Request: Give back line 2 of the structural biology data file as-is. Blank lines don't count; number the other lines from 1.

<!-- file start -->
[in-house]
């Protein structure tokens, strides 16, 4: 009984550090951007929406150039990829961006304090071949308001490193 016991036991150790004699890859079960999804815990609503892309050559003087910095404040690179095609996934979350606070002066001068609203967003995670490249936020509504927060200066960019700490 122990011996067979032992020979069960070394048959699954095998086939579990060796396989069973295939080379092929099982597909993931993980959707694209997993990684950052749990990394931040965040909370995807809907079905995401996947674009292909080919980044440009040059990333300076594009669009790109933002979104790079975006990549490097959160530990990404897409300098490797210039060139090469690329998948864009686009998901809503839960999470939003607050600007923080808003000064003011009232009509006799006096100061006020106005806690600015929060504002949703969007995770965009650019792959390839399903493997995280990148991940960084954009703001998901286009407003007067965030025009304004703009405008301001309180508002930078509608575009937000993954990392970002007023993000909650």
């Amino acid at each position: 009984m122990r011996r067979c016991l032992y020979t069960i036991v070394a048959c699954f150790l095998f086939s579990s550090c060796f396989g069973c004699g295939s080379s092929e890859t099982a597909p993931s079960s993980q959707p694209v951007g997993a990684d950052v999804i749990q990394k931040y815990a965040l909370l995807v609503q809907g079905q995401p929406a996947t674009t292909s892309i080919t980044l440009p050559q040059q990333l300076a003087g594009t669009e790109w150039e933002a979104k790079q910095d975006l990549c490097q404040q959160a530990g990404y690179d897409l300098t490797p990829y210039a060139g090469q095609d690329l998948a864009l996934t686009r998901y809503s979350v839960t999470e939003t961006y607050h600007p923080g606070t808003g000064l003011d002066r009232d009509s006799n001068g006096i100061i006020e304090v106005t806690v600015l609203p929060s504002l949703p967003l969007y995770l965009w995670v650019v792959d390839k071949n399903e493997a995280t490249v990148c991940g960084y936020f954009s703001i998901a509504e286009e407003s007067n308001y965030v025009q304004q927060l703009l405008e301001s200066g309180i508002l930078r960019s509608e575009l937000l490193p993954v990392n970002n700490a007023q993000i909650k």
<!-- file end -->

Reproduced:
């Protein structure tokens, strides 16, 4: 009984550090951007929406150039990829961006304090071949308001490193 016991036991150790004699890859079960999804815990609503892309050559003087910095404040690179095609996934979350606070002066001068609203967003995670490249936020509504927060200066960019700490 122990011996067979032992020979069960070394048959699954095998086939579990060796396989069973295939080379092929099982597909993931993980959707694209997993990684950052749990990394931040965040909370995807809907079905995401996947674009292909080919980044440009040059990333300076594009669009790109933002979104790079975006990549490097959160530990990404897409300098490797210039060139090469690329998948864009686009998901809503839960999470939003607050600007923080808003000064003011009232009509006799006096100061006020106005806690600015929060504002949703969007995770965009650019792959390839399903493997995280990148991940960084954009703001998901286009407003007067965030025009304004703009405008301001309180508002930078509608575009937000993954990392970002007023993000909650």